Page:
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Running head: GREAT RECESSION 1
Analysis of the Quality of History.Com 2017 Explanation of the Great Recession
Student Name
Institution
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GREAT RECESSION 2
Introduction
Since World War II, the 2008 Great Recession was the longest economic downtime in the
United States of America. Economic recession refers to the significant decline in the spread of
economic activities across an economy lasting for several months defined by a decline in an
economic spread such as significant decrease in GDP levels, low employment rates, decline in
real income, low wholesale and retail sales, and declined industrial production (Reinhart, 2011).
According to the article “History.com, explanation of Great recession,” the 2008 crisis increased
worldwide mortgage foreclosures that led to the loss of life-savings for millions of people and
immense loss of employment and homes. According to the article “History.com, the explanation
of great recession,” the definition of the great recession was perfect factoring in the effects of the
recession on various economic sectors. The United States of America was hit hard by the 2008
economic crisis, where millions of people lost their jobs, a significant decrease in the real GDP,
and a significant loss of financial assets.
Analysis of Causes of the Great Recession
The article addresses the causes of the recession in the United States of America. The
article author links the 2008 recession in the United States of America to bursting of the
subprime mortgage crisis. Subprime mortgages refer to the home loans that are issued to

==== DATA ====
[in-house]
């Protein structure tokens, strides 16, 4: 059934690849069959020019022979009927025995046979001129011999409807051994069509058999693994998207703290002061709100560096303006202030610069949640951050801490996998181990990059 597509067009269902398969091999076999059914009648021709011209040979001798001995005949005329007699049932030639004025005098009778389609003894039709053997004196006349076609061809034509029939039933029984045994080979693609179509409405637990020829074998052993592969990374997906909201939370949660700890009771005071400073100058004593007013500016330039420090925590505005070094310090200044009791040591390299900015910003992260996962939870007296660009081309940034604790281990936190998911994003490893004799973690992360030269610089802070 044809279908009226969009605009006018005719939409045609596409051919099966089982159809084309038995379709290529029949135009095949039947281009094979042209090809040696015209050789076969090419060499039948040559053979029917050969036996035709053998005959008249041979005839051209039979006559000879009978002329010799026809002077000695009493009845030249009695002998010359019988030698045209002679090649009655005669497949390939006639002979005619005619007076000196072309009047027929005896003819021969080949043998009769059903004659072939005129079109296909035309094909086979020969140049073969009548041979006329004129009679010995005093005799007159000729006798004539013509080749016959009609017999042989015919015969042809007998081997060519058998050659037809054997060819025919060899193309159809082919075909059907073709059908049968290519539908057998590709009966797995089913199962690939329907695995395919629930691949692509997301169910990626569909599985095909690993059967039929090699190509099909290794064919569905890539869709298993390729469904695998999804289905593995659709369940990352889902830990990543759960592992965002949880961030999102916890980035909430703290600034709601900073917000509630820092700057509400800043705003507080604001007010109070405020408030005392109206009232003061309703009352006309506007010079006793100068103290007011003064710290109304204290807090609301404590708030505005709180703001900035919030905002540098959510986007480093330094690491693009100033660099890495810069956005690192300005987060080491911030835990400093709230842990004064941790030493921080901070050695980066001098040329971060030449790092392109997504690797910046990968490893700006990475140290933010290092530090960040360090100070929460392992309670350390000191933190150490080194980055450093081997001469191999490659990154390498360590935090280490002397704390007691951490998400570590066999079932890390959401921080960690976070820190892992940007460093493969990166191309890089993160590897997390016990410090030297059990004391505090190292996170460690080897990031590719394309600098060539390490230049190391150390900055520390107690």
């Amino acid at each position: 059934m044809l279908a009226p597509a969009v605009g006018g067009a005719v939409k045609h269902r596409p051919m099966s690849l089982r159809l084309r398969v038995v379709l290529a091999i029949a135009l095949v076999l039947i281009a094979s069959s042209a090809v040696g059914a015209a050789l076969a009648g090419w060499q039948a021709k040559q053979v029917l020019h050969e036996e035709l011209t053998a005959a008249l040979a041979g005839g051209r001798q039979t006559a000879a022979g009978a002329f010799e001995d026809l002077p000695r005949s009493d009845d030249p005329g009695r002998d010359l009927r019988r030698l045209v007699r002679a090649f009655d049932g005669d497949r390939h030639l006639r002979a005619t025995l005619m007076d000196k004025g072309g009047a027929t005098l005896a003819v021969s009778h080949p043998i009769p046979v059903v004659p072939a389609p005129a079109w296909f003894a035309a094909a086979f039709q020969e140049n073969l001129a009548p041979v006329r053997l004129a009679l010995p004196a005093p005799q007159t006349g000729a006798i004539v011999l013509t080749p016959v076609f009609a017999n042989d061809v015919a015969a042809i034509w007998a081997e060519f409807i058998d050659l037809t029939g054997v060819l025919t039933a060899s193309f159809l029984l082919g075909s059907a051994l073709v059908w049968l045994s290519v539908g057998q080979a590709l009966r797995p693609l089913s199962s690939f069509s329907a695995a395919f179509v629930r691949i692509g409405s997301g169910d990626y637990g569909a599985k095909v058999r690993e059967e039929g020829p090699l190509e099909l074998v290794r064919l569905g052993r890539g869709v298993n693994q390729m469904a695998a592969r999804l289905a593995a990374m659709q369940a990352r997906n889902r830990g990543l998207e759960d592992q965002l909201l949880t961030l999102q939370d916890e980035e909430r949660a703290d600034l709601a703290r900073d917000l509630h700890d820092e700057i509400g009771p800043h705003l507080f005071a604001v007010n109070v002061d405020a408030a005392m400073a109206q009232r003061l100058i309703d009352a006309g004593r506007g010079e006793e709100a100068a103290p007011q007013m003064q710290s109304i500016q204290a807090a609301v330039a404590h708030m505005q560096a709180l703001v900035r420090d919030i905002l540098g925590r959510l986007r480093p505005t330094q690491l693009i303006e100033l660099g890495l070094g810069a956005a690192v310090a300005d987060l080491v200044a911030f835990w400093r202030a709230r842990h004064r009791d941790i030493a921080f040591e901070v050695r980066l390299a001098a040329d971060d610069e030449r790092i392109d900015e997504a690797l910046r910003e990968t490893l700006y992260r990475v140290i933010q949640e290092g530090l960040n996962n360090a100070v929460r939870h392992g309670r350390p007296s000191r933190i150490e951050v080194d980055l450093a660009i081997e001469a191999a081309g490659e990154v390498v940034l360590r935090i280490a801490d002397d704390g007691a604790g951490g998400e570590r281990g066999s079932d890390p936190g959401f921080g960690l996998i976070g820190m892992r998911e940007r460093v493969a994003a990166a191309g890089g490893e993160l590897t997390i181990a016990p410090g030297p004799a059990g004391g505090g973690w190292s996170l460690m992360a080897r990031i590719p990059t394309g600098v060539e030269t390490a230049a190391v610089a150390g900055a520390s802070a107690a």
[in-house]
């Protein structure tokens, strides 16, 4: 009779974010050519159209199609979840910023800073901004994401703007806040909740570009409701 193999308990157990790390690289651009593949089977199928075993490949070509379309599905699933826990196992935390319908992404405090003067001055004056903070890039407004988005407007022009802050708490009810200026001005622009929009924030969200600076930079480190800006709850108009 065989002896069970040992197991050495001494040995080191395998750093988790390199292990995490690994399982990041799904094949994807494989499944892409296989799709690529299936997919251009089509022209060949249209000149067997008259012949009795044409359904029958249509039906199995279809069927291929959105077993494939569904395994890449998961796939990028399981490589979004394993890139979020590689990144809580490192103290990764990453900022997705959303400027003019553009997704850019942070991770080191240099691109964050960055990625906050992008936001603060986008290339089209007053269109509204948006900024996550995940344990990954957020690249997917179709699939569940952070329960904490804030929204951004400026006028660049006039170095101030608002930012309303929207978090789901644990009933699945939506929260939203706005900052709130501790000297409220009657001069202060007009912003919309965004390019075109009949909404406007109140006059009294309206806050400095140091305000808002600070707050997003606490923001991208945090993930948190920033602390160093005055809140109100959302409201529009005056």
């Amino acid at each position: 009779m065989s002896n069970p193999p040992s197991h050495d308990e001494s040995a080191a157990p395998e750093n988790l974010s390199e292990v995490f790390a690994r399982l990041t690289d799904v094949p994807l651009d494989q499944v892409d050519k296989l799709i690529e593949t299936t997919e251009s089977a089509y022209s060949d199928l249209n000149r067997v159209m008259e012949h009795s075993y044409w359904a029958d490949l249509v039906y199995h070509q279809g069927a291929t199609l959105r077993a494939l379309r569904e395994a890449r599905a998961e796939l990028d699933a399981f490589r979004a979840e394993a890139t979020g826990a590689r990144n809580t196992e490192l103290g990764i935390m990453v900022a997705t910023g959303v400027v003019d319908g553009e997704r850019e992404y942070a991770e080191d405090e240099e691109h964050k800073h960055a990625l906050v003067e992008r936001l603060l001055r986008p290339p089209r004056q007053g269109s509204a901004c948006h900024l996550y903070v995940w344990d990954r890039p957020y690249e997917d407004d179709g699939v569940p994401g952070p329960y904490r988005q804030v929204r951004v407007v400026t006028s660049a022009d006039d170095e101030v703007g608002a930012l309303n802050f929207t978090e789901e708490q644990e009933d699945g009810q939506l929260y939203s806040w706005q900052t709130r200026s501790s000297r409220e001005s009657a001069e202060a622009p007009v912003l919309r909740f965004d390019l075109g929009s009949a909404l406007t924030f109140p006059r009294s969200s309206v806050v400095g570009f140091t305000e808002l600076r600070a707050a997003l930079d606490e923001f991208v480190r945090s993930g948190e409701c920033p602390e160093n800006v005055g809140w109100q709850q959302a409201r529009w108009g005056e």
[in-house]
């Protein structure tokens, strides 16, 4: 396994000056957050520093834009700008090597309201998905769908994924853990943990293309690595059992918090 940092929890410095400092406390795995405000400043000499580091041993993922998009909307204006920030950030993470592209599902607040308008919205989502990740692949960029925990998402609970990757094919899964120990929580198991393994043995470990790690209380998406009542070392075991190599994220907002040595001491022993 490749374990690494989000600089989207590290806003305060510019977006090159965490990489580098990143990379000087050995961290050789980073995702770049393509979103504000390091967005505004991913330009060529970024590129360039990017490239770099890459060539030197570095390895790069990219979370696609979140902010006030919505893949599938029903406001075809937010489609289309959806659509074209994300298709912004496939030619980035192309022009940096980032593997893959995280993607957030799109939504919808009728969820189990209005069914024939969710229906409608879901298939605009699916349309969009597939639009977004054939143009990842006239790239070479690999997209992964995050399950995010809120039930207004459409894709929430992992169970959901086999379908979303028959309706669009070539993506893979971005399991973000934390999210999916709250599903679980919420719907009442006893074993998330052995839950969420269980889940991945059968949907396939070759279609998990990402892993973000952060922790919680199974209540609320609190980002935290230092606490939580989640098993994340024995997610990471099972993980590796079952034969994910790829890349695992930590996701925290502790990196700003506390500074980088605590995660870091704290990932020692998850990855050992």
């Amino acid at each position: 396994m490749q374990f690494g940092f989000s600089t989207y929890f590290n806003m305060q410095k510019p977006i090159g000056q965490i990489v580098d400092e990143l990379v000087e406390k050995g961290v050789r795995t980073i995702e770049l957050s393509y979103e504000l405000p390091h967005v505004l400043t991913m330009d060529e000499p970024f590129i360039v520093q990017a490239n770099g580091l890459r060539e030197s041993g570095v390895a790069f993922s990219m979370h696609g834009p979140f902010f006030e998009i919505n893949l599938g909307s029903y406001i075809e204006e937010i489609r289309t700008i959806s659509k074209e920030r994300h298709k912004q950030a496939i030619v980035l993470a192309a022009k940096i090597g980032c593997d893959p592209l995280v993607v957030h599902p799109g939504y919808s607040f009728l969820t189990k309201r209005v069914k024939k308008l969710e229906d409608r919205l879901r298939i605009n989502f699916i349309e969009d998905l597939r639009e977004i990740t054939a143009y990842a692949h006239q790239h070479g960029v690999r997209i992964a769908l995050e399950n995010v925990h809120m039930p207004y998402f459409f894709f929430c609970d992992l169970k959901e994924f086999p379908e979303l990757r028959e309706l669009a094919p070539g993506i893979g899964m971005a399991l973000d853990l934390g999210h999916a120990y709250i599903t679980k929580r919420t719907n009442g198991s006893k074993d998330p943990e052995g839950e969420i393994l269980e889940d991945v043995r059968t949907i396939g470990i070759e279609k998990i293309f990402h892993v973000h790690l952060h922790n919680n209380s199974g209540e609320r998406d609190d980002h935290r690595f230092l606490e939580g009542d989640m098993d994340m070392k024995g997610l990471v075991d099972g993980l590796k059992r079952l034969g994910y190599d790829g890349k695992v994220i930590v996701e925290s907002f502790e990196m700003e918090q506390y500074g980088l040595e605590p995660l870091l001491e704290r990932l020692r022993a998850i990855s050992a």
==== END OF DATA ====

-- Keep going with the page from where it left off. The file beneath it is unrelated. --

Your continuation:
borrowers whose credit history is poor (Benmelech, Meisenzahl & Ramcharan, 2017). Similarly,
the author defines subprime mortgages as a high-risk home loan granted to people with a very
low credit rating score. Such loans are not only high risk but threaten a decline in the housing
and finance industry. In the history of banking, borrowers with low credit ratings are denied
loans. However, in the early 2000s, the banks started issuing subprime mortgages as the real
estate industry was ballooning. In 2007, the demand for housing and the real estate industry
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GREAT RECESSION 3
declined significantly; therefore, most investors stopped investing in real estate. Consequently,
many borrowers could not sell their houses to pay off the loans, nor could they pay off their
mortgages, leading to foreclosing of houses. Since the houses were too many in the real estate
market with very few interested buyers, the prices of real estate and houses declined
significantly. Therefore, the banking and housing market collapsed, and the Great Recession
occurred.
The author of the article “History.com, explanation of Great recession,” explain in detail
how the great recession happened and the causes. One of the causes highlighted is the decline in
the value of houses below the mortgage values offered by New Century Financial lender. Such
loss of value of houses was caused by low demand and a high supply of houses leading to a
market crisis in the real estate and banking industry. The author narrates how and the first
mortgage lender, New Century Finance, ran bankrupt, and the Federal Home Loan Mortgage
Corporation pulled out of risky subprime mortgage and related securities purchases. Later the
author states that pulling out of Federal Home Loan Mortgage Corporation created a demand
deficiency for houses, and the real estate companies could not sell homes to recoup investment
money for repaying mortgage loans as the prices of houses declined greatly. Such narration
shows how the imbalance between demand and supply created a market crisis affecting the
housing and banking industry. In a nutshell, the causes of great recession were issuance of high-
risk subprime mortgage loans leading to a ballooning of the housing industry, creating a credit
supply shock.
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GREAT RECESSION 4
References
Reinhart, V. (2011). A year of living dangerously: the management of the financial crisis in
2008. Journal of Economic Perspectives, 25(1), 71-90.
Benmelech, E., Meisenzahl, R. R., & Ramcharan, R. (2017). The real effects of liquidity during
the financial crisis: Evidence from automobiles. The Quarterly Journal of